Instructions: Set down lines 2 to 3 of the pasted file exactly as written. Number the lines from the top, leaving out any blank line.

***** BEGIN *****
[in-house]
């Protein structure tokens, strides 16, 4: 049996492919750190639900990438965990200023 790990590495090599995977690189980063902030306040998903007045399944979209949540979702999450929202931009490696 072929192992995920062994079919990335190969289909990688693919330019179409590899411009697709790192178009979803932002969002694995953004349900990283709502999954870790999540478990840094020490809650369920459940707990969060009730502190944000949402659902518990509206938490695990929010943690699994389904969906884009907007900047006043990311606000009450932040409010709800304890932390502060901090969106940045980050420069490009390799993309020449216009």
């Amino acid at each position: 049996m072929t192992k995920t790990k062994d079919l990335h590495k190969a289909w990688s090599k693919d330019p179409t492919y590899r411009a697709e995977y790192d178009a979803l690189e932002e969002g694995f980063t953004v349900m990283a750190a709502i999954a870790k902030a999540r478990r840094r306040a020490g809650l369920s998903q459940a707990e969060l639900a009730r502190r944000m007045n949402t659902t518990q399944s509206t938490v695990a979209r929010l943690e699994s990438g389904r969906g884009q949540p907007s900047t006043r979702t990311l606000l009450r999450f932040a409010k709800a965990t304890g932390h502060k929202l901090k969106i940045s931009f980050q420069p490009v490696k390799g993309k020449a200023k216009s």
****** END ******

């Protein structure tokens, strides 16, 4: 049996492919750190639900990438965990200023 790990590495090599995977690189980063902030306040998903007045399944979209949540979702999450929202931009490696 072929192992995920062994079919990335190969289909990688693919330019179409590899411009697709790192178009979803932002969002694995953004349900990283709502999954870790999540478990840094020490809650369920459940707990969060009730502190944000949402659902518990509206938490695990929010943690699994389904969906884009907007900047006043990311606000009450932040409010709800304890932390502060901090969106940045980050420069490009390799993309020449216009």
């Amino acid at each position: 049996m072929t192992k995920t790990k062994d079919l990335h590495k190969a289909w990688s090599k693919d330019p179409t492919y590899r411009a697709e995977y790192d178009a979803l690189e932002e969002g694995f980063t953004v349900m990283a750190a709502i999954a870790k902030a999540r478990r840094r306040a020490g809650l369920s998903q459940a707990e969060l639900a009730r502190r944000m007045n949402t659902t518990q399944s509206t938490v695990a979209r929010l943690e699994s990438g389904r969906g884009q949540p907007s900047t006043r979702t990311l606000l009450r999450f932040a409010k709800a965990t304890g932390h502060k929202l901090k969106i940045s931009f980050q420069p490009v490696k390799g993309k020449a200023k216009s």